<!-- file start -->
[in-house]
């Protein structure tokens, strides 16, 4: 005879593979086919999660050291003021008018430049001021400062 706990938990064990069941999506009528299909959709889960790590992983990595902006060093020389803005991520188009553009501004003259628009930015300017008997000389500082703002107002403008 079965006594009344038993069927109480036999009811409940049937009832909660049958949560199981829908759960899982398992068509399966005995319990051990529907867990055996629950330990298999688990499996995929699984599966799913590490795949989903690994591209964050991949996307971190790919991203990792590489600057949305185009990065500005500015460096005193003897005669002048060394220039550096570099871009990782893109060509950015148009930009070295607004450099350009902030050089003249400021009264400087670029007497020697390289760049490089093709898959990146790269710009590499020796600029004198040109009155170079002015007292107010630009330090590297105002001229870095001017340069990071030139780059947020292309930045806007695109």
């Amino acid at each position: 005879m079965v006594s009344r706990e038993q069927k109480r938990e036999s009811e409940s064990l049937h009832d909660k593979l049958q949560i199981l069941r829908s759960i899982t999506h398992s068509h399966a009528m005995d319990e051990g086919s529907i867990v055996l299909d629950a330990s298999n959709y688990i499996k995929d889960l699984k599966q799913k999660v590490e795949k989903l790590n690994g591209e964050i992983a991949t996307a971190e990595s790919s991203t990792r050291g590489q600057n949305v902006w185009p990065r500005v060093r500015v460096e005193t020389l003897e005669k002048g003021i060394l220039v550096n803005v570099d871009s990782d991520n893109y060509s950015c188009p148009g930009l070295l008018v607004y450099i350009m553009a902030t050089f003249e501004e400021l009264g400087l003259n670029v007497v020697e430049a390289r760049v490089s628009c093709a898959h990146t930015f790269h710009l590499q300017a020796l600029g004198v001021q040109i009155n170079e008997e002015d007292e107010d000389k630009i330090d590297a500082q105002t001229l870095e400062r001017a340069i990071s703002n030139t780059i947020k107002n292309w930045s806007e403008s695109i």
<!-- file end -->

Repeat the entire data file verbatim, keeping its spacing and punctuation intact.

[in-house]
């Protein structure tokens, strides 16, 4: 005879593979086919999660050291003021008018430049001021400062 706990938990064990069941999506009528299909959709889960790590992983990595902006060093020389803005991520188009553009501004003259628009930015300017008997000389500082703002107002403008 079965006594009344038993069927109480036999009811409940049937009832909660049958949560199981829908759960899982398992068509399966005995319990051990529907867990055996629950330990298999688990499996995929699984599966799913590490795949989903690994591209964050991949996307971190790919991203990792590489600057949305185009990065500005500015460096005193003897005669002048060394220039550096570099871009990782893109060509950015148009930009070295607004450099350009902030050089003249400021009264400087670029007497020697390289760049490089093709898959990146790269710009590499020796600029004198040109009155170079002015007292107010630009330090590297105002001229870095001017340069990071030139780059947020292309930045806007695109």
């Amino acid at each position: 005879m079965v006594s009344r706990e038993q069927k109480r938990e036999s009811e409940s064990l049937h009832d909660k593979l049958q949560i199981l069941r829908s759960i899982t999506h398992s068509h399966a009528m005995d319990e051990g086919s529907i867990v055996l299909d629950a330990s298999n959709y688990i499996k995929d889960l699984k599966q799913k999660v590490e795949k989903l790590n690994g591209e964050i992983a991949t996307a971190e990595s790919s991203t990792r050291g590489q600057n949305v902006w185009p990065r500005v060093r500015v460096e005193t020389l003897e005669k002048g003021i060394l220039v550096n803005v570099d871009s990782d991520n893109y060509s950015c188009p148009g930009l070295l008018v607004y450099i350009m553009a902030t050089f003249e501004e400021l009264g400087l003259n670029v007497v020697e430049a390289r760049v490089s628009c093709a898959h990146t930015f790269h710009l590499q300017a020796l600029g004198v001021q040109i009155n170079e008997e002015d007292e107010d000389k630009i330090d590297a500082q105002t001229l870095e400062r001017a340069i990071s703002n030139t780059i947020k107002n292309w930045s806007e403008s695109i």